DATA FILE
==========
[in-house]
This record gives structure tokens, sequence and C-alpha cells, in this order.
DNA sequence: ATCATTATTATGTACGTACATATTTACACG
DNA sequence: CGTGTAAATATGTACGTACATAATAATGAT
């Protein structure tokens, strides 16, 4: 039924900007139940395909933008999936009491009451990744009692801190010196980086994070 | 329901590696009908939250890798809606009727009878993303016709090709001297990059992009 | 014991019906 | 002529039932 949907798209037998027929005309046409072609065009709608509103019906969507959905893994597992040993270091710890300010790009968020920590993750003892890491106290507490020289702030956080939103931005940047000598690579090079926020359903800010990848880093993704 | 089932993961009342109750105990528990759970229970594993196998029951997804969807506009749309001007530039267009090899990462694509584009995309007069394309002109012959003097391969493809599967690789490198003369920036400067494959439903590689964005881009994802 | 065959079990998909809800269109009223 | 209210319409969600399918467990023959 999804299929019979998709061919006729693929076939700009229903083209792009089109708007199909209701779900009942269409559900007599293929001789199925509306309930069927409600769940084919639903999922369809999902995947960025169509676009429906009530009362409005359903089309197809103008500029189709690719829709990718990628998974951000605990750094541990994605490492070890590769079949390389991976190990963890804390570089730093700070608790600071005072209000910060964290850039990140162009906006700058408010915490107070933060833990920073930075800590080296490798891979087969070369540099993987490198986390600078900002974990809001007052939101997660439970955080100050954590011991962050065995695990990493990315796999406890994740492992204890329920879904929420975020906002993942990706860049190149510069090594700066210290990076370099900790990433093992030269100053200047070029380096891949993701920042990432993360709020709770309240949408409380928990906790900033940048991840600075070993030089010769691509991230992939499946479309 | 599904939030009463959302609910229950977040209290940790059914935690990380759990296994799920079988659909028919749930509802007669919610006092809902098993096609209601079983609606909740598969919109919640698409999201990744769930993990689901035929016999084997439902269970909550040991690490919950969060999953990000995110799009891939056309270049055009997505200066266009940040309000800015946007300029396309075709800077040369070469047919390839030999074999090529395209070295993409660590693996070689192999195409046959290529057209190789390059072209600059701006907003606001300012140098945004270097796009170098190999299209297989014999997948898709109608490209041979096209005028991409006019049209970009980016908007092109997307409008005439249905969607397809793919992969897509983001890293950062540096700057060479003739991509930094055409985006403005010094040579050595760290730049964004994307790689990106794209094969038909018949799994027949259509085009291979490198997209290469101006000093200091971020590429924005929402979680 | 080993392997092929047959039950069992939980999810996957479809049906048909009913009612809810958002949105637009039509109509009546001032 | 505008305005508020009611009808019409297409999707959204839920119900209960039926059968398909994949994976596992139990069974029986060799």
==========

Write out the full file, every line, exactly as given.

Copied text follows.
[in-house]
This record gives structure tokens, sequence and C-alpha cells, in this order.
DNA sequence: ATCATTATTATGTACGTACATATTTACACG
DNA sequence: CGTGTAAATATGTACGTACATAATAATGAT
């Protein structure tokens, strides 16, 4: 039924900007139940395909933008999936009491009451990744009692801190010196980086994070 | 329901590696009908939250890798809606009727009878993303016709090709001297990059992009 | 014991019906 | 002529039932 949907798209037998027929005309046409072609065009709608509103019906969507959905893994597992040993270091710890300010790009968020920590993750003892890491106290507490020289702030956080939103931005940047000598690579090079926020359903800010990848880093993704 | 089932993961009342109750105990528990759970229970594993196998029951997804969807506009749309001007530039267009090899990462694509584009995309007069394309002109012959003097391969493809599967690789490198003369920036400067494959439903590689964005881009994802 | 065959079990998909809800269109009223 | 209210319409969600399918467990023959 999804299929019979998709061919006729693929076939700009229903083209792009089109708007199909209701779900009942269409559900007599293929001789199925509306309930069927409600769940084919639903999922369809999902995947960025169509676009429906009530009362409005359903089309197809103008500029189709690719829709990718990628998974951000605990750094541990994605490492070890590769079949390389991976190990963890804390570089730093700070608790600071005072209000910060964290850039990140162009906006700058408010915490107070933060833990920073930075800590080296490798891979087969070369540099993987490198986390600078900002974990809001007052939101997660439970955080100050954590011991962050065995695990990493990315796999406890994740492992204890329920879904929420975020906002993942990706860049190149510069090594700066210290990076370099900790990433093992030269100053200047070029380096891949993701920042990432993360709020709770309240949408409380928990906790900033940048991840600075070993030089010769691509991230992939499946479309 | 599904939030009463959302609910229950977040209290940790059914935690990380759990296994799920079988659909028919749930509802007669919610006092809902098993096609209601079983609606909740598969919109919640698409999201990744769930993990689901035929016999084997439902269970909550040991690490919950969060999953990000995110799009891939056309270049055009997505200066266009940040309000800015946007300029396309075709800077040369070469047919390839030999074999090529395209070295993409660590693996070689192999195409046959290529057209190789390059072209600059701006907003606001300012140098945004270097796009170098190999299209297989014999997948898709109608490209041979096209005028991409006019049209970009980016908007092109997307409008005439249905969607397809793919992969897509983001890293950062540096700057060479003739991509930094055409985006403005010094040579050595760290730049964004994307790689990106794209094969038909018949799994027949259509085009291979490198997209290469101006000093200091971020590429924005929402979680 | 080993392997092929047959039950069992939980999810996957479809049906048909009913009612809810958002949105637009039509109509009546001032 | 505008305005508020009611009808019409297409999707959204839920119900209960039926059968398909994949994976596992139990069974029986060799």